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It wasn’t so long ago that air conditioning was more the exception than the rule in Calgary. The city’s dry air, high elevation and cool nights meant people didn’t need to spend thousands of dollars on an AC unit to keep the heat away.

There were only a handful of truly hot days in July and August. And unlike the sticky summers in central Canadian cities, fans and open windows did the trick.

This summer – and other recent years – has blown those old presumptions out of the water, with unheard-of stretches of heat, and smoke from ghastly forest fires.

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Calgary had seven straight days of temperatures that hit 30 C or above at the end of June and beginning of July. It’s a potential preview of summers to come. A changing climate not only means AC becomes a far more common housing feature, but it could also alter demand on the electrical grid – especially in a province where the peak is usually in the winter.

Andrew Fischer, owner of A&E HVAC Solutions Ltd., said in his 20 years in the business he’s never seen such a busy summer. His small company can install 15 to 20 central air conditioning units a month, and this year he could have done double that in Calgary if he had the staff and supplies. People also like it that AC allows them to shut their windows and keep the smoke out. Mr. Fischer had to slow the pace of work at times, as his crew have risked heat exhaustion. “It’s been a pretty wild year.”

But Mr. Fischer thinks it is about more than the temperatures, and related to well-sealed new homes – designed to trap heat inside for energy efficiency in the winter – and peoples’ much-increased demands.

“It has a lot more to do with people being spoiled, rather than the extra heat. People want to be comfortable. People have the money,” he said.

“Air conditioning used to be a want. And now peoples’ expectations are that it’s a need.”

The wealth of a place matters when it comes to AC. Organizations like the International Energy Agency have said that as incomes and living standards improve in many developing countries, AC demand is set to soar.

Increasingly, air conditioning is being installed in places where uptake wasn’t high before – such as China, India and Indonesia. “Global energy demand from air conditioners is expected to triple by 2050, requiring new electricity capacity the equivalent to the combined electricity capacity of the United States, the EU and Japan today. The global stock of air conditioners in buildings will grow to 5.6 billion by 2050, up from 1.6 billion today,” the IEA said in a 2018 report.

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That shift will put enormous strain on electricity systems, and increase greenhouse gas emissions. The question of how to keep individual homes and buildings cool without vastly adding to GHGs will be a global problem to solve.

But AC rates are not just going up in hot, developing countries. It’s also becoming a thing for developed economies with traditionally colder climates. A decade ago, fewer than one in five Calgary households had AC, according to Statistics Canada. In 2017, about one-quarter had air conditioning. Mr. Fischer now estimates at least 35 to 40 per cent of the city’s single-family homes have a unit (The rate is going up across the province. And Edmonton, with its warmer summer nights, has always had more AC than Calgary).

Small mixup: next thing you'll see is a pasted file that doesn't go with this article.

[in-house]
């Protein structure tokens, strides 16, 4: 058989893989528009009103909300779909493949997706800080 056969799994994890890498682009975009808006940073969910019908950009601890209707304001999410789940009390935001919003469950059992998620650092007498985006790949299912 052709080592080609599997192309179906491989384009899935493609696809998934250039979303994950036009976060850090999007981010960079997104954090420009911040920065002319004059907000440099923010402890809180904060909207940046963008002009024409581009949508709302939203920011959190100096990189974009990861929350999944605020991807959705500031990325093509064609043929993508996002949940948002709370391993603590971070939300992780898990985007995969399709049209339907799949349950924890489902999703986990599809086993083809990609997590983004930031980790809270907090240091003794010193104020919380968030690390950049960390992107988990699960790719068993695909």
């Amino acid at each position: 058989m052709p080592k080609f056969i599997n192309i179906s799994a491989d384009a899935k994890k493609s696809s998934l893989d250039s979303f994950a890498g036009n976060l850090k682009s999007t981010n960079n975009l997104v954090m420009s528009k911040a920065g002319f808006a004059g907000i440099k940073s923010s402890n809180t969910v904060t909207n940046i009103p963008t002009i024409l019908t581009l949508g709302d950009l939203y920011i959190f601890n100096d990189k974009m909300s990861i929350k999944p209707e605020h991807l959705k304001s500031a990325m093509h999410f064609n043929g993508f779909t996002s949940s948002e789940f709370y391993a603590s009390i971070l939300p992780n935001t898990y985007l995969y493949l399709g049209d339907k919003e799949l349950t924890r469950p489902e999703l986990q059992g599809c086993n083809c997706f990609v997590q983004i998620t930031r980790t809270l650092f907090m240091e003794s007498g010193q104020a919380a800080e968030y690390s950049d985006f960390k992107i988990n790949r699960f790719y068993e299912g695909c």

That trend could accelerate if climate change predictions hold true. The city of Calgary says the temperature hits 29 C or above an average of nine days per year. By the 2050s, it says Calgary could have 27 annual heat days. CBC has noted Calgary’s famously cool nights are trending warmer, too.

Blake Shaffer, an economist at the University of Calgary, said that trend has a double effect: People use their air conditioners more, and “people who don’t have air conditioners rush out and go get some.”

And that means demand for electricity goes up when temperatures increase because more people are now capable of running AC. “You get this real surge,” said Prof. Shaffer, who specializes in electricity markets, climate policy and energy transitions. “And we are totally seeing that across the country in the rate of air conditioner adoption. It used to be quite low outside of, say, the GTA and Montreal.”

Alberta’s electricity system is undergoing rapid changes. Natural gas is replacing coal-fired production. Solar and wind are ramping up. The Alberta Electric System Operator, in its recent long-term outlook, says electric vehicles could stress the grid in a decade or two. At the same time, increasing demand for electricity in the industrial sector could slow if oil sands growth weakens.

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Prof. Shaffer said the demand for AC could also change the shape of Alberta’s electricity system. Like other Canadian provinces, Alberta’s highest demand for electricity is in the winter – not because it has much electric heating, but because systems run less efficiently in the cold.

But demand on the electricity grid came within a hair of breaking a record during the heat wave, on June 29 – when use reached 11,721 megawatts. The record is 11,729 MW, from the winter of 2020.

“We almost surpassed our winter peak, in the summer,” Prof. Shaffer said. “It would have been something extraordinary because the Alberta Electric System Operator does a long-term outlook, out to 2040, and they foresee winter peaks for the next 20 years.”

“I don’t foresee that. I think pretty soon we’re going to clearly be a summer-peaking system.”

We have a weekly Western Canada newsletter written by our B.C. and Alberta bureau chiefs, providing a comprehensive package of the news you need to know about the region and its place in the issues facing Canada. Sign up today.

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